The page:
Nearly 16 years after playing his final game in a New York Knicks uniform, it’s about time to provide Patrick Ewing a true opportunity.

By Jeremy Fialkow

Before half of you lose your mind, and the other half grin with excitement, let’s start by saying Patrick Ewing may not be the top option to replace Derek Fisher/Kurt Rambis as Head Coach of the New York Knicks.

Nevertheless, it’s become evident over the past decade, from one Knicks coaching change to the next, that, maybe Patrick, the seemingly lifelong assistant coach, deserved a chance.

Of course, there are other options out there. Other very great options, depends on the route President Phil Jackson decides to go.

You can have Tom Thibodeau, the former coach of the Chicago Bulls, who’s probably the best option out there, at the moment. Yet, he’s known for giving his stars maximum minutes and grinding them to the brink of injury, a la Derrick Rose.

Still, his record of 255-139 in just five season at the helm in Chicago is nothing to look past. He also has major ties to the city of New York, being an assistant coach during the most successful period of the franchise in nearly three decades.

Or, what about David Blatt? The man who was screwed out of his job with the Cleveland Cavaliers, after leading them to the second-best record in the league (30-11) and best in the Eastern Conference by this year’s All-Star Break

Brought in to Cleveland in order to grow a young, talented unit with Kyrie Irving and Tristan Thompson. Then, forced to join the likes of LeBron James, who subsequently demanded a trade for Kevin Love, in exchange for No. 1 overall pick Andrew Wiggins.

And, Phil Jackson, the Zen Master, please…please do not add anyone from the Jackson coaching tree.

Brian Shaw?

No thanks.


Heck no.

Knickerbocker fans, if you’re looking for someone to lead, whose presence alone will the command the respect of all players, even aging superstar Carmelo Anthony, then look no further than  Mr. Ewing.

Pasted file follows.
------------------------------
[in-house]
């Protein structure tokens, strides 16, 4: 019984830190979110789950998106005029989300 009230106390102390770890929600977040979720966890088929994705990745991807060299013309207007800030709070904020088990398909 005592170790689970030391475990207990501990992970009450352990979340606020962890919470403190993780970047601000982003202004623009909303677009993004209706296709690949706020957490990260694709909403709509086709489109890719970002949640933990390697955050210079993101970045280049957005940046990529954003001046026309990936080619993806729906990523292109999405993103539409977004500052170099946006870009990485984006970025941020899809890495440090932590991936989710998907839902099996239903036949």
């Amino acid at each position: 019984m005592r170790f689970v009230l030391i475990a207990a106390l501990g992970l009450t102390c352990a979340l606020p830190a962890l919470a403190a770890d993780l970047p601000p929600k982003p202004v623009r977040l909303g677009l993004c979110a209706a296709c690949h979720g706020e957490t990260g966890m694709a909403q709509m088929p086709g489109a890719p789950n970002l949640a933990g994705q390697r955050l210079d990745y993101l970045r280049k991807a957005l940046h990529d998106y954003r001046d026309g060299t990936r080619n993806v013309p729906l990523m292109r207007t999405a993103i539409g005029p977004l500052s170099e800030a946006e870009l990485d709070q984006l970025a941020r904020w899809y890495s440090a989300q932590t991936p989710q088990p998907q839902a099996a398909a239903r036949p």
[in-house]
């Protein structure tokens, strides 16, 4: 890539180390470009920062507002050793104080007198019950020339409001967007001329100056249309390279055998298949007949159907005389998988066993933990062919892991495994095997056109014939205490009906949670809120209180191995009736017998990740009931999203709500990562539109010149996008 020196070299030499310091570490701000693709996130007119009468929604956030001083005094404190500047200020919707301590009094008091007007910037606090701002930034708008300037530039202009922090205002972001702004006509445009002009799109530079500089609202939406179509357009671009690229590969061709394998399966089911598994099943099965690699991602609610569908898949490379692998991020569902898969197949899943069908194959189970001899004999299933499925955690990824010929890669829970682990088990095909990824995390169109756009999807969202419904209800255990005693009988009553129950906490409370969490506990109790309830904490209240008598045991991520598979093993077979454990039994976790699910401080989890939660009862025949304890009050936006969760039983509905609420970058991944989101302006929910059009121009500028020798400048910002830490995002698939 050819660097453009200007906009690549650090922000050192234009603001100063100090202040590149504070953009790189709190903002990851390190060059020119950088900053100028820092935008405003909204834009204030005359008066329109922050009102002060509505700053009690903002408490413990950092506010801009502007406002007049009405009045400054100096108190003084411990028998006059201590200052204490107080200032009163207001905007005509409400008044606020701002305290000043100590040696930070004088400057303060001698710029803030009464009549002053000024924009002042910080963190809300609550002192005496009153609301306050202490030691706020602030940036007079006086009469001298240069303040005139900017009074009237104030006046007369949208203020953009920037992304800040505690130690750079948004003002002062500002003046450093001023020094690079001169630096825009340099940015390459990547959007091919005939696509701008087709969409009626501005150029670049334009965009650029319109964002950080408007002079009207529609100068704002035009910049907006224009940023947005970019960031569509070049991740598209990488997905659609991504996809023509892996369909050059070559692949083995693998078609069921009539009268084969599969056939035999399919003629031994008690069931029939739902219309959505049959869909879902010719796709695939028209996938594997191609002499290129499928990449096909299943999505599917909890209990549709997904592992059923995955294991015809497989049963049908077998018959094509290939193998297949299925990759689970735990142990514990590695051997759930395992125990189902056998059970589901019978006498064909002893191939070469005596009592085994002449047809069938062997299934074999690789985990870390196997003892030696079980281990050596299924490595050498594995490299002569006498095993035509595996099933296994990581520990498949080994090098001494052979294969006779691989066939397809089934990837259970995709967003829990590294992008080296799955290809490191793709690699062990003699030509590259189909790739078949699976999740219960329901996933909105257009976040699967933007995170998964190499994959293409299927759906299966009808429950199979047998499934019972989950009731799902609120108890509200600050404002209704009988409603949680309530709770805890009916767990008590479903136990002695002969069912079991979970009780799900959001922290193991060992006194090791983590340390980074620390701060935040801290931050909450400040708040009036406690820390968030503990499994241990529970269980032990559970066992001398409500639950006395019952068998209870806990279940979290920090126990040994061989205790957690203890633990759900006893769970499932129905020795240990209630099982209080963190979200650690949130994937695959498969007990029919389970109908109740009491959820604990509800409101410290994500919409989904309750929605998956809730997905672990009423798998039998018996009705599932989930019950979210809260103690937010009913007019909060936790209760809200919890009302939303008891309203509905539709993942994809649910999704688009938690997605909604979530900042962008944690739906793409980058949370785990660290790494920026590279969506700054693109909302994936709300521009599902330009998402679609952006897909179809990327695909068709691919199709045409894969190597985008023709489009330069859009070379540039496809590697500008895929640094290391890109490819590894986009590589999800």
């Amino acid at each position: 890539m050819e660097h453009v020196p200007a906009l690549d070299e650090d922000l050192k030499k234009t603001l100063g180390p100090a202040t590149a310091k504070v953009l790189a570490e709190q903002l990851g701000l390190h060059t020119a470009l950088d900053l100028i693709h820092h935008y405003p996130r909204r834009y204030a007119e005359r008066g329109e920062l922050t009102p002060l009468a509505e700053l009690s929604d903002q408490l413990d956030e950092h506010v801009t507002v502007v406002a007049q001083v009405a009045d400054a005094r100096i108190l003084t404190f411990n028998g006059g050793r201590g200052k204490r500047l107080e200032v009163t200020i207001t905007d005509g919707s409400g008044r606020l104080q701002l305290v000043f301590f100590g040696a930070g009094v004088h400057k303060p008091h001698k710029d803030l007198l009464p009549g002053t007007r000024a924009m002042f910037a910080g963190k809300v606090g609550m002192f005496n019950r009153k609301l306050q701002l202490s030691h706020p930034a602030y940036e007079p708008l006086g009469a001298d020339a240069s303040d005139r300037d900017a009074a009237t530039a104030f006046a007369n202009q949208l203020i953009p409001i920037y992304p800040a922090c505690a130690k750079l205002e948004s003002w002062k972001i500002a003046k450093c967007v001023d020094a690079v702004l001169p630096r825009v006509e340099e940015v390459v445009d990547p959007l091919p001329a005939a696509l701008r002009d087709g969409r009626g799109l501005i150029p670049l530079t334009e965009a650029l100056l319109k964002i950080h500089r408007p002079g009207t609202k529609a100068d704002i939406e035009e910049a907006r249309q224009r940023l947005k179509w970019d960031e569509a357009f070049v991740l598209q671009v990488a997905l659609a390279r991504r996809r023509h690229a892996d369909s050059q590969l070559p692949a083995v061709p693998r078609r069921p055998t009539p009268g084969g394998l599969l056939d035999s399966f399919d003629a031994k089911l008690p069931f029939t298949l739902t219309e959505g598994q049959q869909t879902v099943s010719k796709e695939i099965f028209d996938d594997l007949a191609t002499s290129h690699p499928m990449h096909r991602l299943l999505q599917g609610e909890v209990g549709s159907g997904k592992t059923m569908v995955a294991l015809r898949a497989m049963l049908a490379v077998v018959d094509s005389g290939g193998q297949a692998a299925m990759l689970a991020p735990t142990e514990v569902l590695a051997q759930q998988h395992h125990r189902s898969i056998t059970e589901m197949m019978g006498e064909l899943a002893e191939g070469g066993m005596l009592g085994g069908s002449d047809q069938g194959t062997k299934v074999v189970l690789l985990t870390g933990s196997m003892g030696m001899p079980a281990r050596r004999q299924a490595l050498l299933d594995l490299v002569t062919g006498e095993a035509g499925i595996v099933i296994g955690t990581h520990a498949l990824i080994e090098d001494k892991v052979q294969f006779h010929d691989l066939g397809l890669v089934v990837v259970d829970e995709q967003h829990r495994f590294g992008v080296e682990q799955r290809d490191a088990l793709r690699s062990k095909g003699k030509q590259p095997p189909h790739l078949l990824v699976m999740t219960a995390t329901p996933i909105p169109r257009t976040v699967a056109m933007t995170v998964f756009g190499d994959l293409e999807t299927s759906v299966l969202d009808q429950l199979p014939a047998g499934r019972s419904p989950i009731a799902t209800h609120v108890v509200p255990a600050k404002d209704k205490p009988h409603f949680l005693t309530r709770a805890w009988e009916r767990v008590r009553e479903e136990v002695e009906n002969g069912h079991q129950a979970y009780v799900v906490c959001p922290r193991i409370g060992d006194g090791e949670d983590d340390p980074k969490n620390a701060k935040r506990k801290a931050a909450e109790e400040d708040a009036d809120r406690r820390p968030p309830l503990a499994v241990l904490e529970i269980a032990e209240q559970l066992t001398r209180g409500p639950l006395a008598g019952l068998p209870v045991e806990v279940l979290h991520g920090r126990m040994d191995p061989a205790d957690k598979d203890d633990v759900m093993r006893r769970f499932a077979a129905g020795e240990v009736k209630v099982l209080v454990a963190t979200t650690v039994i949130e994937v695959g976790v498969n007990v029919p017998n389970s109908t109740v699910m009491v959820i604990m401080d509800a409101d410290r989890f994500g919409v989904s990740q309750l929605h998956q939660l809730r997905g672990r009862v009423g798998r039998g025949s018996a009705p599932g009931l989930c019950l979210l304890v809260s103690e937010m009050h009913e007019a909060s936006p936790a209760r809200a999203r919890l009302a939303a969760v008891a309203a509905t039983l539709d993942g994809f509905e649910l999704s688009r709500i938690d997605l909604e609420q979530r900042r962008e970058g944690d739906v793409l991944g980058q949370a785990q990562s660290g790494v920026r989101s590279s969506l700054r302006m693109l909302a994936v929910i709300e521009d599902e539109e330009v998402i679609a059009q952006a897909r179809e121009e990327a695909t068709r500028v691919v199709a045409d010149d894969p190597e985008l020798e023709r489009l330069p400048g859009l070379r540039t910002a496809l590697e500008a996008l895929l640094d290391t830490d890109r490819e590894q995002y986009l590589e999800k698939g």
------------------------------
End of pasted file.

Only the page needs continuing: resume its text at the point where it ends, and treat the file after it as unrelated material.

Hall of Famer Patrick Ewing is a top-5 legend of all-time in the Big Apple, and is capable of becoming the next New York Knicks head coach.

Drafted 1st overall by New York in the 1985 NBA draft, following a historic career at the University of Georgetown, Ewing found early and sustained success as a Knick.

There’s a reason his #33 jersey is forever immortalized in the rafters of the World’s Most Famous Arena, MSG.

In 17 NBA seasons -15 seasons with the Knicks – Ewing averaged nearly a double double, with 21.0 PPG and 9.8 RPG.

[graphiq id=”7F2kGDDHLjn” title=”Patrick Ewing Career Points, Rebounds and Assists per Game” width=”500″ height=”550″ url=”” link=”” link_text=”Patrick Ewing Career Points, Rebounds and Assists per Game | PointAfter”]

It seems, though, every time the Knicks are in need of new coach (see: Mike D’Antoni, Mike Woodson, Fisher, etc), Patrick Ewing’s name is always thrown in the mix, but never really gets considered.

Of course, there’s the other side that claims there’s a reason he hasn’t gotten a head coaching position yet, whether it’s because he’s not ready, or is simply not a fit for a particular system.

The 11-time NBA All-Star and 1986 Rookie of the Year, Ewing, is likely the people’s candidate to become head coach of the New York Knicks, at least if you’re a fan.

Everyone, and their mother, would love to see the big machine that is Ewing roaming the sidelines, hopefully leading his Knicks to victory.

Not to mention, Patrick himself wants to be back in the Mecca of the Basketball, after an unfortunate separate during the twilight of his career.

He’s practically pleading:

“I loved the people in New York, they showed that they loved me, and it was disapointing I didn’t finish it there.”

Aside from a disappointing invitation to the coach the Knicks’ D-League affiliate back in 2012, Owner James Dolan has never showed true proclivity toward making Ewing the coach.

Ole’ Patrick has had plenty of experience to finally take complete hold as Head Coach of a professional franchise.

He’s currently labeled as the “Associate Head Coach” for Michael Jordan‘s Charlotte Hornets, and served long stints as an assistant with the Orlando Magic, Houston Rockets, and Washington Wizards.

He believes himself to be victim of something Ewing refers to as a sort of “big-man bias.” Seeing as how all the player-turned-coaches these days were guards back in the playing day: Mark Jackson, Jason Kidd, Derek Fisher, Steve Kerr, etc.

Now’s as good a time as ever to give the 53-year-old former center an opportunity to lead his original team, from the city that loves him, back to the promised land.

NEXT: Phil Jackson Takes Vacation With Just Six Games Remaining In Season

Jeremy Fialkow was born and raised in Miami, FLA, but currently studies at the University of Maryland. When he's not studying hard, he can be found supporting his sometimes hopeless NY teams: Knicks, Mets, Jets, and Isles. Your sympathy is appreciated.